No matter what number of instances he seems on display screen and wins your coronary heart, it’s nearly inconceivable to listen to the title Ashutosh Rana and never take into consideration his villainous characters Lajja Shankar Pandey (Sangharsh) and Gokul Pandit (Dushman). The actor is amongst those that have carved a distinct segment with regards to enjoying unfavourable roles. Despite enjoying a villain in lots of Bollywood dramas, Rana has managed to maintain every character completely different from one other.

The 54-year-old actor has a passion in the direction of characters with gray shades as they assist him grow to be a greater model of himself. “There is a sort of an edge and energy in negative characters. If this energy goes up, a person becomes a saint, and if it comes down, a person becomes a devil. When you play a negative role, you get a chance to understand these energies. So, while playing these negative roles, Ashutosh Rana is making himself a better human being and is getting to know himself better. For me, acting is just not a profession, it is also a way to salvation,” the actor says.

Ashutosh Rana in Sangharsh. (Express archive photograph)

He additional explains that an out-and-out black or white character leaves no affect on the viewers. He asserts, “The villainous characters have several ups and downs but a hero’s character is a plateau. This is why these days, a hero’s character also has grey shades because the audience never remembers a character which has been a plateau. You will remember the character of Amitabh Bachchan in Deewar who was playing on a grey shade or Sanjay Dutt of Vaastav or Jai and Veeru of Sholay. Out-and-out black or white characters do not leave any impact. Negative characters have diversity. They have a hunger in them to justify their existence.”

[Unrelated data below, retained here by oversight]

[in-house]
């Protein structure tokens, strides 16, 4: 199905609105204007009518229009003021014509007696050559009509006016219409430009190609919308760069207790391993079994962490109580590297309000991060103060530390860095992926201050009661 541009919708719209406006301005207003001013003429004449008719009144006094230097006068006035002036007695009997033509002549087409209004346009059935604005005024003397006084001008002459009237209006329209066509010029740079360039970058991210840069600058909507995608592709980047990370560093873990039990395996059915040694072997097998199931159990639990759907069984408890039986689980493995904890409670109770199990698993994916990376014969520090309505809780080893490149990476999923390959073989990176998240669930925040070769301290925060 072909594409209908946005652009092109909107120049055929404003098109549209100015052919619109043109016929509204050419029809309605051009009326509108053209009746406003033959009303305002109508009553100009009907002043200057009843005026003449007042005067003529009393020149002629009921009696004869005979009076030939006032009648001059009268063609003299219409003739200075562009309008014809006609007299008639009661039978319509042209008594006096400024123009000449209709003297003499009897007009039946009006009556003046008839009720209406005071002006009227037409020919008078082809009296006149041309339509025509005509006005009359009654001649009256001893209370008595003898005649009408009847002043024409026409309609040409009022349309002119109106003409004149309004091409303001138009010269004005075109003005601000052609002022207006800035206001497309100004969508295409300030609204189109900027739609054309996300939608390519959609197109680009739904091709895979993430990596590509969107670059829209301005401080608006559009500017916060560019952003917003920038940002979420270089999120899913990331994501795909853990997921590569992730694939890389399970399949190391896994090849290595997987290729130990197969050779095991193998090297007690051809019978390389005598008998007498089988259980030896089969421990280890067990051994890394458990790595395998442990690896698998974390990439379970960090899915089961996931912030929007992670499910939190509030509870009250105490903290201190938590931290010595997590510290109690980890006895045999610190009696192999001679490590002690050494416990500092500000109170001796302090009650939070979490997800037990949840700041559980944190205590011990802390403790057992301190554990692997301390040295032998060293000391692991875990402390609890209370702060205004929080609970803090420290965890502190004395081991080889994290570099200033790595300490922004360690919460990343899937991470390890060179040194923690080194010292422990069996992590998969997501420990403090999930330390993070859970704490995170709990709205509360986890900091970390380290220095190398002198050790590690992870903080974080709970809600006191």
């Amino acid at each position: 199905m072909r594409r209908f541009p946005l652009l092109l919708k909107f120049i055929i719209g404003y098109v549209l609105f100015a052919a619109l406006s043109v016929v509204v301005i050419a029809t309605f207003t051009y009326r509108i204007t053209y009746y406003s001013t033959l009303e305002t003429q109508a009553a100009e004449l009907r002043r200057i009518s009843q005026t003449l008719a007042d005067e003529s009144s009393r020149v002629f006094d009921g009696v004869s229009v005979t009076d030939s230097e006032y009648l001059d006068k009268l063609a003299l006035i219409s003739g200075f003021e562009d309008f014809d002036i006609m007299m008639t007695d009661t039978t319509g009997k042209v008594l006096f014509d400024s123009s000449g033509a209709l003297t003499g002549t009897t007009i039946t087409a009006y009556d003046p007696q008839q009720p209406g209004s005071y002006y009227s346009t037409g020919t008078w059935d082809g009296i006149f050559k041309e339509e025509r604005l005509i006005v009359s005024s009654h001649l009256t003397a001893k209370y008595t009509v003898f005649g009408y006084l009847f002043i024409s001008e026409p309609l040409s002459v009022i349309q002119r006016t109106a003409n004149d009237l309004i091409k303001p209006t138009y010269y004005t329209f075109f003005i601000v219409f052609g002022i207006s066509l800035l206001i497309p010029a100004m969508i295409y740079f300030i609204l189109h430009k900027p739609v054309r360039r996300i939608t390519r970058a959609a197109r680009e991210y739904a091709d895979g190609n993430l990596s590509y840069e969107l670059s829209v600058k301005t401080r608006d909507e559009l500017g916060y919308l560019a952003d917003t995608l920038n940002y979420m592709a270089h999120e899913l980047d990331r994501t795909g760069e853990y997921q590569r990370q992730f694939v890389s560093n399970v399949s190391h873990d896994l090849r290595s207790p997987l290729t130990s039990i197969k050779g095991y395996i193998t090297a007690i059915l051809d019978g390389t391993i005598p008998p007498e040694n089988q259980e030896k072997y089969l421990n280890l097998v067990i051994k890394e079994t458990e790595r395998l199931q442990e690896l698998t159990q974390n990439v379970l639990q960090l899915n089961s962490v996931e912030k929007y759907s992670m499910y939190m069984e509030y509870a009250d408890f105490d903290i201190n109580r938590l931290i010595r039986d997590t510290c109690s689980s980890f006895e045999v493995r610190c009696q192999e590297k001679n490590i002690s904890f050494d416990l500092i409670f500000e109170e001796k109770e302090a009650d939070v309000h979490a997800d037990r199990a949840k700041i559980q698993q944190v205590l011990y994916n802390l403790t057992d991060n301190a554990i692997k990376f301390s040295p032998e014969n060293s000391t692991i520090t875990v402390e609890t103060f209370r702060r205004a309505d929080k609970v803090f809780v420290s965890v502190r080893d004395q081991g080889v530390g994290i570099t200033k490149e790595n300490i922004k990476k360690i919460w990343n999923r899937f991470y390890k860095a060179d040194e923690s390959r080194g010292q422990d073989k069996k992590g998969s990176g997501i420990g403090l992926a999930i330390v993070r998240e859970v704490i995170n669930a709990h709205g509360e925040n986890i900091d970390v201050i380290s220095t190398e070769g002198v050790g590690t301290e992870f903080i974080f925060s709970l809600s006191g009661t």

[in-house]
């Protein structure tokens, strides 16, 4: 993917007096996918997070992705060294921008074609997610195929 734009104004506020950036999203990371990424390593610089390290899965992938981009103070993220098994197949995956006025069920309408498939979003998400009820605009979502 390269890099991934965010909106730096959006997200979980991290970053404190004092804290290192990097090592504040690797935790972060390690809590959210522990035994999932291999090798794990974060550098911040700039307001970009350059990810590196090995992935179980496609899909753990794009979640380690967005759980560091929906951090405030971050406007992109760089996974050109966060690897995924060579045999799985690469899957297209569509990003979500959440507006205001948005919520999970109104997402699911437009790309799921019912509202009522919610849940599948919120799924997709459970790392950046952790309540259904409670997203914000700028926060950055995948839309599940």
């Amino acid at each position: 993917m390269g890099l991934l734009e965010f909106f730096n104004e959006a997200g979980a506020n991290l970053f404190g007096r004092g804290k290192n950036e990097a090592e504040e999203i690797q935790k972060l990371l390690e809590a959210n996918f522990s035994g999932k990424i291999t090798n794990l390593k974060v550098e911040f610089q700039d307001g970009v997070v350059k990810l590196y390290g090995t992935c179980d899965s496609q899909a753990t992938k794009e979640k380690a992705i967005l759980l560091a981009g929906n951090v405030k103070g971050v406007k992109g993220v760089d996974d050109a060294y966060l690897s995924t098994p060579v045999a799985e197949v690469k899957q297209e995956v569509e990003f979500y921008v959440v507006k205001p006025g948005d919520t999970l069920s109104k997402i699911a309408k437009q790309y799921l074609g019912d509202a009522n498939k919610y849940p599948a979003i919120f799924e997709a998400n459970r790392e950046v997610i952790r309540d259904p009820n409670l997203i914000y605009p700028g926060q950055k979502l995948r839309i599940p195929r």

Besides giving a spine-chilling efficiency in Sanghasrh (1999) and Dushman (1998), Ashutosh Rana has additionally performed an antagonist in movies like Jaanwar, Badal, and Awarapan amongst others. But he has made a aware effort to “choose those roles which were different from each other, which had different shades and colours.” And, when Hindi cinema couldn’t make room for him, he “moved to the regional cinema to look for diverse and challenging roles.”

Now, the actor has taken up one other menacing character in MX Player’s lately launched internet collection Chhatrasal. In the 20-episodes historic drama, which revisits the Maharaja Chhatrasal’s battle for Bundelkhand, he performs Mughal emperor Aurangzeb. He is delighted to be provided the function since he himself hails from Bundelkhand and has grown up studying about king Chhatrasal.

“The story of Chhatrasal is such an amazing story. When you get the opportunity to play a towering character like Aurangzeb in such a wonderful story, you wouldn’t want to miss it. When Aanadi Chaturvedi (director) came to me with the story, I was happy that someone from Bollywood has shown interest in Bundelkhand’s historic stories,” shares Rana.

The actor believes the largest problem in enjoying a historic character is, “that people have already read about that character and have formed his/her image in their head. An actor never knows of that image, so meeting that expectation of the audience is tough.” In his opinion, an actor has to focus not solely on the bodily persona of a historic character but in addition on the emotional, religious, psychological and social persona. “All that needs to be done is to get the psyche of a character right,” explains Rana who tried to grasp the fundamental nature and intuition of Aurangzeb earlier than enjoying it on-screen.

Rana has been working within the movie business for 25 years however he feels the present interval is a “golden period” for actors. He calls himself the “whistleblower” of the experiments which actors of in the present day’s technology are attending to do with their careers now. After Chhatrasal, the viewers will get to see Rana in a special avatar in Disney Plus Hotstar’s upcoming internet collection Six Suspects.



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